Grow Condo’s in the Media

Grow Condos eyes Eugene for expansion

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An industrial-level “marijuana condominium” operation in Eagle Point will invest $5 million in a larger facility in Eugene because the owner feels Jackson County is a tough place to expand his type of business.

“I love living in Southern Oregon,” said Wayne Zallen, chief executive officer of Grow Condos Inc. “It’s just not friendly for what I do.”

Zallen offers a lease-option on 10 spaces in an undisclosed location that can each be purchased for $165,000. The tenant, who can pay $1,200 a month plus $1,000 that is applied to the down payment on the building, receives a 1,500-square-foot space inside the warehouse, a 400-amp, three-phase electric panel, a security system and a water hookup, Zallen says.

The tenants must obtain their own medical marijuana cards or a commercial license, Zallen says.

Zallen said he recently received a $5 million investment from Tangiers Capital LLC of San Diego so that he can expand his business formula to other locations. Zallen said he wanted to expand his operations in Jackson County but received the “cold shoulder” from officials, though he acknowledges that was around the time when marijuana laws were changing.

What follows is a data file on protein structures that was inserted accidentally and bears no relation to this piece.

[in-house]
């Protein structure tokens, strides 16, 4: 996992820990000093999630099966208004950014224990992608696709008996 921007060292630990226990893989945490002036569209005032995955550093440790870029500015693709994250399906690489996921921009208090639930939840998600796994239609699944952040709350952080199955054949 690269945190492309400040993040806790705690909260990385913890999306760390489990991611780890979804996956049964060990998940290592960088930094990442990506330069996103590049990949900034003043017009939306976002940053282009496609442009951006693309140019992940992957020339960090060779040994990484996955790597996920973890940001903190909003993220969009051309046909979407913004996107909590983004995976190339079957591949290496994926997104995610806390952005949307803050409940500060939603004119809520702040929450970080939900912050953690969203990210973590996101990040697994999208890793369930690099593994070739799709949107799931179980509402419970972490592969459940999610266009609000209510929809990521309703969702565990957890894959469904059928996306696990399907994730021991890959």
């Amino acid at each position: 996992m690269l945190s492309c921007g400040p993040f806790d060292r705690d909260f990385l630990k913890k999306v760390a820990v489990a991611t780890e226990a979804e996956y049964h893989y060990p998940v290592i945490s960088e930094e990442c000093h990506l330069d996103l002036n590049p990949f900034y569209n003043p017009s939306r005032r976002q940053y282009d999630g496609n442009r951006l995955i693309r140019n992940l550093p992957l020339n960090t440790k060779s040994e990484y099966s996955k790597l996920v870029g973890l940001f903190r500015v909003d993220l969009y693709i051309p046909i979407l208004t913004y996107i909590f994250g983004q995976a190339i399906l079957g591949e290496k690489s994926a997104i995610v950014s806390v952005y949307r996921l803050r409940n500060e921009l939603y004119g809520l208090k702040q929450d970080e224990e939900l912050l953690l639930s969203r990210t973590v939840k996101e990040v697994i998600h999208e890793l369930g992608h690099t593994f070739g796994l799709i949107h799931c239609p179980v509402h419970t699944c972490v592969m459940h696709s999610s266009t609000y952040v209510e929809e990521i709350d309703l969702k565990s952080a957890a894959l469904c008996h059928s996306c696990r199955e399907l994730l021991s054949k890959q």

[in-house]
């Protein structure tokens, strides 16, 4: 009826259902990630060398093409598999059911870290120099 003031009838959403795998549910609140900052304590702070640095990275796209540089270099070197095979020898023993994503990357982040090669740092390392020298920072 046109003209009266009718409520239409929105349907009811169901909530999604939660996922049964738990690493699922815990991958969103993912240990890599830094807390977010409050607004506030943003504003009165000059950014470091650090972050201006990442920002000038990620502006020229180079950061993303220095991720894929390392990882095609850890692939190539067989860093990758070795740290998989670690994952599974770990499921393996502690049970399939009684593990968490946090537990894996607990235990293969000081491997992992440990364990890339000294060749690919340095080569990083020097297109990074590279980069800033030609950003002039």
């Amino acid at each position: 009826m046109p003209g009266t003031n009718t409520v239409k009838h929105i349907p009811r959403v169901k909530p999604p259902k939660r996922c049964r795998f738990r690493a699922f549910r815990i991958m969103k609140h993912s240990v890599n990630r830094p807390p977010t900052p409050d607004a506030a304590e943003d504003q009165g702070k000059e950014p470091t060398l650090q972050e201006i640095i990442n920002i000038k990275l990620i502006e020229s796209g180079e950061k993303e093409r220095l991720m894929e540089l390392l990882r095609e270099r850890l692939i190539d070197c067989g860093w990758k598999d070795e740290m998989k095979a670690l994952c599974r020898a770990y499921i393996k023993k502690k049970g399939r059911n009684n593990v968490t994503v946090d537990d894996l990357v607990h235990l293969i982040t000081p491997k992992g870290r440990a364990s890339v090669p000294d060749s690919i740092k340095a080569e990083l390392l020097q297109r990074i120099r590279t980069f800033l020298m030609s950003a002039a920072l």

A senior representative from Tangiers, which also goes by the name Tangiers Global, could not be reached for comment Tuesday, though a receptionist at the company who asked not to be identified confirmed it had made an investment in Grow Condos.

According to Bloomberg News, Tangiers Capital is an employee-owned hedge-fund sponsor and investment company.

Zallen said he’s going to spend $3.2 million for three acres in Eugene to build a 50,000-square-foot facility that will have 33 separate grow units. With the remainder of the investment money, Zallen wants to open a similar operation in Nevada.

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Marijuana plants grow in a hydroponics system in a warehouse in Eagle Point. Mail Tribune / Jamie Lusch

The condominium grow operation eventually could be expanded to other states, Zallen said.

Commissioner Rick Dyer said, “It’s unfortunate that we are missing this opportunity.”

He said he doesn’t know the specifics about what Zallen is proposing, but he said the county is receptive to supporting these types of businesses.

“I don’t perceive us as anti-marijuana industry,” he said. “But we have to be careful about how we proceed. For three conservative county commissioners, I think we are fairly open-minded.”

Dyer said he wants to encourage economic development opportunities in the county for marijuana-related businesses and all other businesses.

“It is really an attempt to allow this industry to flourish and succeed that would work for all parties,” he said.

Zallen said the costs to operate an indoor operation can be high. The power bill alone can be $6,000 a month, he said. Zallen’s own operation with several workers relies on high-tech equipment that feeds nutrients to the plants and controls the lighting in various rooms. More information about the company is available at www.growcondos.com.

Zallen said he thought about opening a similar operation in Medford, but he said that city also has an unwelcoming attitude toward marijuana businesses.

“It’s just not worth it when other communities welcome you,” he said.


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